Adventure Playground (AP)

Enroll your child today!

Adventure Playground (AP) is an outdoor after school program open to both Parish School students and children who attend other schools (public or private). AP provides child-directed play opportunities, Monday-Thursday, 3:15 p.m.-5:30 p.m. on the Parish School campus for children 6-12 years old. Children may attend 2 or 4 days per week.

Child-directed play

When you think back to your own childhood, you may remember hours spent climbing trees, drawing cities in the mud, building an obstacle course for your bike, making capes from scrap material, taking apart a broken appliance, or just exploring a refrigerator box for hours. This was child-directed play, a vital process through which children understand themselves and the world.

Children’s play, particularly in metro areas like Houston, is often restricted by time and space; time because after school hours are filled with homework and other adult-directed activities, and space because the city is not designed for roaming children. The Parish School’s Adventure Playground provides both, and is staffed by adults who support and understand a child’s need to explore.

During self-directed play, children:

  • Are in charge of their own time. They can figure out what is important to them and what is worth compromising in a shared space.
  • Have the opportunity to make mistakes and learn from them. Play is, by nature, process oriented, not product.
  • Can work from their strengths, but are more motivated to tackle their challenges. Play is very motivating, even when certain aspects of it are difficult.
  • Have the freedom to try new things without the timeline and structure of a classroom. Incredible things are learned in a classroom, but information can become personal and applied through play.
  • Learn about community. When adults step back, children need one another, and individual strengths become important to others.

Adventure Playground

Developed in Europe after WWII, Adventure Playgrounds add two important elements to child-directed play: loose parts and playworkers.

Loose Parts are materials without a predetermined purpose, often discarded by adults – pvc pipe, tires, broken appliances, scraps of fabric, crates, salvaged wood, bicycle inner tubes. They are materials that encourage experimentation, because they are not perceived as useful to adults, but have limitless possibility and flexibility in children’s play.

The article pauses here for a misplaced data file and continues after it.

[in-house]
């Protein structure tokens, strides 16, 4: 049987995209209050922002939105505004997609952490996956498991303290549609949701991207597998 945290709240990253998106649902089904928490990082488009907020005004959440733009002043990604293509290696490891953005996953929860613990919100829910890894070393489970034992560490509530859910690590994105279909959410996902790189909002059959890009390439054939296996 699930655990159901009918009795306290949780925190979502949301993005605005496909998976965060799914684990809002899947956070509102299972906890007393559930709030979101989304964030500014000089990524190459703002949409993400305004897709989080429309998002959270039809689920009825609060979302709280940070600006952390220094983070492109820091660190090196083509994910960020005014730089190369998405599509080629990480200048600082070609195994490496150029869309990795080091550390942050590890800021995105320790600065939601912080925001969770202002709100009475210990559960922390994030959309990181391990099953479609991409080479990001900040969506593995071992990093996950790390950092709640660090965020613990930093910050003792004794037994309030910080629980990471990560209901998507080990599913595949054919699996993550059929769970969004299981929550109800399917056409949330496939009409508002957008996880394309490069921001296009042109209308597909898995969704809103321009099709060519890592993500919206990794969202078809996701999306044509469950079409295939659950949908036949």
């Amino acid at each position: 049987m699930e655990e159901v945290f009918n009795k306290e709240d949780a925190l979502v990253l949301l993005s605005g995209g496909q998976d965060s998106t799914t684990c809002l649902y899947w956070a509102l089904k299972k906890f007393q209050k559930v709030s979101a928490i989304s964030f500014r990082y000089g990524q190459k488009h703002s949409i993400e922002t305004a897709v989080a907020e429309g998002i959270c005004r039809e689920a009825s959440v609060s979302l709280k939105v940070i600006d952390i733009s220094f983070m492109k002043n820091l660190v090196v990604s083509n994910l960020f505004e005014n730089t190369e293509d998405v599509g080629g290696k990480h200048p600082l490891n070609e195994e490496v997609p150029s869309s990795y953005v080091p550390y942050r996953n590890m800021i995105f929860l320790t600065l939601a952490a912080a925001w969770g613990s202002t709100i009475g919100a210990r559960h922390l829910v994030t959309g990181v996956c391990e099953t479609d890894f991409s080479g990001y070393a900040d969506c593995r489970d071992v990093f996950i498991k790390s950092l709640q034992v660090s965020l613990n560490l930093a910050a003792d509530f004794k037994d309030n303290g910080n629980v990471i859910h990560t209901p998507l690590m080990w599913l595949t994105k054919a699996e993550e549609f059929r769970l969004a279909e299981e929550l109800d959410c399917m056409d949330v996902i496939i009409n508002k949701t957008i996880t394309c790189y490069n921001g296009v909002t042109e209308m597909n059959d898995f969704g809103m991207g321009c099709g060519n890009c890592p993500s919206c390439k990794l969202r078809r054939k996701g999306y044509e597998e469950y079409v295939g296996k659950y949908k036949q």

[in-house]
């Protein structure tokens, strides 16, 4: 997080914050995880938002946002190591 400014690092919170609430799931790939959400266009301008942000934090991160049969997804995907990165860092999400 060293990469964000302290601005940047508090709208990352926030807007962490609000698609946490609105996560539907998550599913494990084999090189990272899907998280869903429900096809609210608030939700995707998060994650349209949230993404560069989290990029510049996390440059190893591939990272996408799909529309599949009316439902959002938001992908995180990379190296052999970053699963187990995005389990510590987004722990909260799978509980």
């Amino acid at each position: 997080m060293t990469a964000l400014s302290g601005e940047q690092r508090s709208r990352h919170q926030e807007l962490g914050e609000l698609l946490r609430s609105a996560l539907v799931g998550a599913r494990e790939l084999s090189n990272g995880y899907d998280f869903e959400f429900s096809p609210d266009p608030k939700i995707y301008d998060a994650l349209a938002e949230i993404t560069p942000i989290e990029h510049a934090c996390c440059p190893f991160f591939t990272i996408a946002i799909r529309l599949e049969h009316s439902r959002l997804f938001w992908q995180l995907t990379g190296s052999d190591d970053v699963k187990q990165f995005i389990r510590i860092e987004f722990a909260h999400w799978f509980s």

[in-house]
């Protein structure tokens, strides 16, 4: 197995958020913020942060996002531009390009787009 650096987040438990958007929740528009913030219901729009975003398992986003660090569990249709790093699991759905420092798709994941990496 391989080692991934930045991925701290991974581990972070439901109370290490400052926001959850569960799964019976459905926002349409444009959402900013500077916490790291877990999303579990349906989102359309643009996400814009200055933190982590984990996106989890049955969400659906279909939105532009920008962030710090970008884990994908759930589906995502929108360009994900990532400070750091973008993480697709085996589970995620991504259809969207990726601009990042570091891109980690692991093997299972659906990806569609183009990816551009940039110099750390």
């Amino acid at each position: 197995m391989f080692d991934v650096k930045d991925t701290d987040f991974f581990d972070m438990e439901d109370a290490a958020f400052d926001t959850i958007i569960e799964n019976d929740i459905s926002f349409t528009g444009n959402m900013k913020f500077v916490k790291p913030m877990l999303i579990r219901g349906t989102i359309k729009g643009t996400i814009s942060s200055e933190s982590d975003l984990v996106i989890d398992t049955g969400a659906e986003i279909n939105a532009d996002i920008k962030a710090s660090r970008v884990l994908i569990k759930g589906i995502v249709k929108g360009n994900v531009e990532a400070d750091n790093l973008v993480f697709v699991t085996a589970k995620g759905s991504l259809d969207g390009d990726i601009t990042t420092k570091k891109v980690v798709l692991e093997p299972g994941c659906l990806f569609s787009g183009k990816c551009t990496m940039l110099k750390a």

Playwork is a recognized professional field developed on adventure playgrounds in Europe, distinct for its emphasis on supporting play without disrupting it or determining the end product. Support may include making sure there are plenty of materials on hand, or space to build projects. But it also might mean clearing away materials that haven’t been used for ages, to make space for new and different play. Playworkers believe that there is a wide range of play types, so support might be recognizing a child’s need to climb, hide, explore water flow, make costumes, dig a giant hole, or to have a rest in a homemade hammock. But more often than not, support means providing physical and emotional tools, then stepping back to give children time and space to try them out.

The play associates on our site have additional training in language-based learning differences. We can provide support to children who struggle with communication.

The Parish School’s AP is one of a handful of adventure playgrounds in the U.S. which provides an environment where children can understand themselves and the world through outdoor play.

For more information, please contact Director of Adventure Playground, Jill Wood.

For enrollment information, please go to Optional Programs.

“As a child, I grew up in the country…there were no computers, no X boxes, no Internet, no DVD’s. My playground was very much the same as what you have expertly put together for Cade and his classmates.  Tree limbs became swords, feathers from chickens and pheasants became Native American headbands and so on. One of my favorite memories was when my Uncle’s family arrived from being stationed overseas and all of their belongings came in a huge, probably 8 ft. by 12 ft. wooden crate.  My cousins, Johnny and Randall, and I quickly converted this in to a fort with outside walls, made from old fencing materials. We created several trap doors to the roof, put up flags that we made ourselves and played, contentedly, for hours, weeks and, I believe, years in our very own fort.
We were soldiers, cowboys, pirates on a boat and so on.”

– Carroll E. Wilborn, Jr, Senior District Judge & Parish Grandpa